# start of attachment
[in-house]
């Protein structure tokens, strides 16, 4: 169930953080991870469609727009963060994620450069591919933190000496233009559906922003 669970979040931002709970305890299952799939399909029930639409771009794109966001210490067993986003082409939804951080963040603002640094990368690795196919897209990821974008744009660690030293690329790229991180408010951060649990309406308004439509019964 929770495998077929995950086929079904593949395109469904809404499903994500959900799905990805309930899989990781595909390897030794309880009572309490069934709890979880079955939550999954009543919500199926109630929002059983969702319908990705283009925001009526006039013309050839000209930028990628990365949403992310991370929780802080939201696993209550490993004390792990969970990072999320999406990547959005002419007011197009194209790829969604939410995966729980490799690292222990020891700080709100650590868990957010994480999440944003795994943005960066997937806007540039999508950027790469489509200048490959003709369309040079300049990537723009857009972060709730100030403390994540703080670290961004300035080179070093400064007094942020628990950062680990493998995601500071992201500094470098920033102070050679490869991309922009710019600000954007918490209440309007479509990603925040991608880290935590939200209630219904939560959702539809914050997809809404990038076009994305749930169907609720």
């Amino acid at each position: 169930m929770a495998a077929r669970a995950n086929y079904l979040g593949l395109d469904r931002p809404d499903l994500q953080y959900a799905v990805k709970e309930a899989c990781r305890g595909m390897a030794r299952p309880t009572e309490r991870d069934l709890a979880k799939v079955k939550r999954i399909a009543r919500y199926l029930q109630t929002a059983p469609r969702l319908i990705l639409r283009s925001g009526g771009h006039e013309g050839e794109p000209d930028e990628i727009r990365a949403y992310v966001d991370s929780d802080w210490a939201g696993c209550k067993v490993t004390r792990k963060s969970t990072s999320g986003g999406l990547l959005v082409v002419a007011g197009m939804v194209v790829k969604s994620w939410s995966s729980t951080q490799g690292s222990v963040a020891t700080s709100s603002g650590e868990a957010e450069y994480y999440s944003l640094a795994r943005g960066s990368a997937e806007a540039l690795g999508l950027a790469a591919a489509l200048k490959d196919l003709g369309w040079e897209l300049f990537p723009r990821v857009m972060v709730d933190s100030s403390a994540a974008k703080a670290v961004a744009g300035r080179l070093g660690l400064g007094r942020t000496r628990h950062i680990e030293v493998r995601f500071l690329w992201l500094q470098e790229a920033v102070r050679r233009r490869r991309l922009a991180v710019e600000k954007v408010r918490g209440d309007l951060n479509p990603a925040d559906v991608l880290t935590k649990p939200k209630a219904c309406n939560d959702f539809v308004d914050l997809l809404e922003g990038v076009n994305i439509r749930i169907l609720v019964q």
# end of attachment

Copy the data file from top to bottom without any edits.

[in-house]
């Protein structure tokens, strides 16, 4: 169930953080991870469609727009963060994620450069591919933190000496233009559906922003 669970979040931002709970305890299952799939399909029930639409771009794109966001210490067993986003082409939804951080963040603002640094990368690795196919897209990821974008744009660690030293690329790229991180408010951060649990309406308004439509019964 929770495998077929995950086929079904593949395109469904809404499903994500959900799905990805309930899989990781595909390897030794309880009572309490069934709890979880079955939550999954009543919500199926109630929002059983969702319908990705283009925001009526006039013309050839000209930028990628990365949403992310991370929780802080939201696993209550490993004390792990969970990072999320999406990547959005002419007011197009194209790829969604939410995966729980490799690292222990020891700080709100650590868990957010994480999440944003795994943005960066997937806007540039999508950027790469489509200048490959003709369309040079300049990537723009857009972060709730100030403390994540703080670290961004300035080179070093400064007094942020628990950062680990493998995601500071992201500094470098920033102070050679490869991309922009710019600000954007918490209440309007479509990603925040991608880290935590939200209630219904939560959702539809914050997809809404990038076009994305749930169907609720």
């Amino acid at each position: 169930m929770a495998a077929r669970a995950n086929y079904l979040g593949l395109d469904r931002p809404d499903l994500q953080y959900a799905v990805k709970e309930a899989c990781r305890g595909m390897a030794r299952p309880t009572e309490r991870d069934l709890a979880k799939v079955k939550r999954i399909a009543r919500y199926l029930q109630t929002a059983p469609r969702l319908i990705l639409r283009s925001g009526g771009h006039e013309g050839e794109p000209d930028e990628i727009r990365a949403y992310v966001d991370s929780d802080w210490a939201g696993c209550k067993v490993t004390r792990k963060s969970t990072s999320g986003g999406l990547l959005v082409v002419a007011g197009m939804v194209v790829k969604s994620w939410s995966s729980t951080q490799g690292s222990v963040a020891t700080s709100s603002g650590e868990a957010e450069y994480y999440s944003l640094a795994r943005g960066s990368a997937e806007a540039l690795g999508l950027a790469a591919a489509l200048k490959d196919l003709g369309w040079e897209l300049f990537p723009r990821v857009m972060v709730d933190s100030s403390a994540a974008k703080a670290v961004a744009g300035r080179l070093g660690l400064g007094r942020t000496r628990h950062i680990e030293v493998r995601f500071l690329w992201l500094q470098e790229a920033v102070r050679r233009r490869r991309l922009a991180v710019e600000k954007v408010r918490g209440d309007l951060n479509p990603a925040d559906v991608l880290t935590k649990p939200k209630a219904c309406n939560d959702f539809v308004d914050l997809l809404e922003g990038v076009n994305i439509r749930i169907l609720v019964q």